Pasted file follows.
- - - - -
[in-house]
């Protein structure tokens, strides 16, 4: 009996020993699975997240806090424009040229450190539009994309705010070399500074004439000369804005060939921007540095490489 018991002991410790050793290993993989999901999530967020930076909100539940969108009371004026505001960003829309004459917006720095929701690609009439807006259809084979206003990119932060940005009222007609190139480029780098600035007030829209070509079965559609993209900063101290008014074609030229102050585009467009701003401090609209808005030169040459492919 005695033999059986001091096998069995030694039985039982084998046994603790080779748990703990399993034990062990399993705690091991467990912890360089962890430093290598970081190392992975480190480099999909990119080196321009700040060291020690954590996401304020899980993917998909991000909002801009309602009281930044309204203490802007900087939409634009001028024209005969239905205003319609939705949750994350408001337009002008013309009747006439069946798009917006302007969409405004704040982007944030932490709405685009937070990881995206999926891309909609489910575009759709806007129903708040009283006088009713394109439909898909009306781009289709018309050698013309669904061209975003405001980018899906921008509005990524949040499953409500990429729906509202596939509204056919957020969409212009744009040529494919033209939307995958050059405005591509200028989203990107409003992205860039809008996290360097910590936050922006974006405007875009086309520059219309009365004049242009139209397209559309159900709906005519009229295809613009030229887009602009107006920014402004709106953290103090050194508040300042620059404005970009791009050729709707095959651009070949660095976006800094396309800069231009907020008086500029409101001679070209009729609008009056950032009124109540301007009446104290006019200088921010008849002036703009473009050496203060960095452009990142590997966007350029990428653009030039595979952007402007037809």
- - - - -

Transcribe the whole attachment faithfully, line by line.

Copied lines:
[in-house]
């Protein structure tokens, strides 16, 4: 009996020993699975997240806090424009040229450190539009994309705010070399500074004439000369804005060939921007540095490489 018991002991410790050793290993993989999901999530967020930076909100539940969108009371004026505001960003829309004459917006720095929701690609009439807006259809084979206003990119932060940005009222007609190139480029780098600035007030829209070509079965559609993209900063101290008014074609030229102050585009467009701003401090609209808005030169040459492919 005695033999059986001091096998069995030694039985039982084998046994603790080779748990703990399993034990062990399993705690091991467990912890360089962890430093290598970081190392992975480190480099999909990119080196321009700040060291020690954590996401304020899980993917998909991000909002801009309602009281930044309204203490802007900087939409634009001028024209005969239905205003319609939705949750994350408001337009002008013309009747006439069946798009917006302007969409405004704040982007944030932490709405685009937070990881995206999926891309909609489910575009759709806007129903708040009283006088009713394109439909898909009306781009289709018309050698013309669904061209975003405001980018899906921008509005990524949040499953409500990429729906509202596939509204056919957020969409212009744009040529494919033209939307995958050059405005591509200028989203990107409003992205860039809008996290360097910590936050922006974006405007875009086309520059219309009365004049242009139209397209559309159900709906005519009229295809613009030229887009602009107006920014402004709106953290103090050194508040300042620059404005970009791009050729709707095959651009070949660095976006800094396309800069231009907020008086500029409101001679070209009729609008009056950032009124109540301007009446104290006019200088921010008849002036703009473009050496203060960095452009990142590997966007350029990428653009030039595979952007402007037809």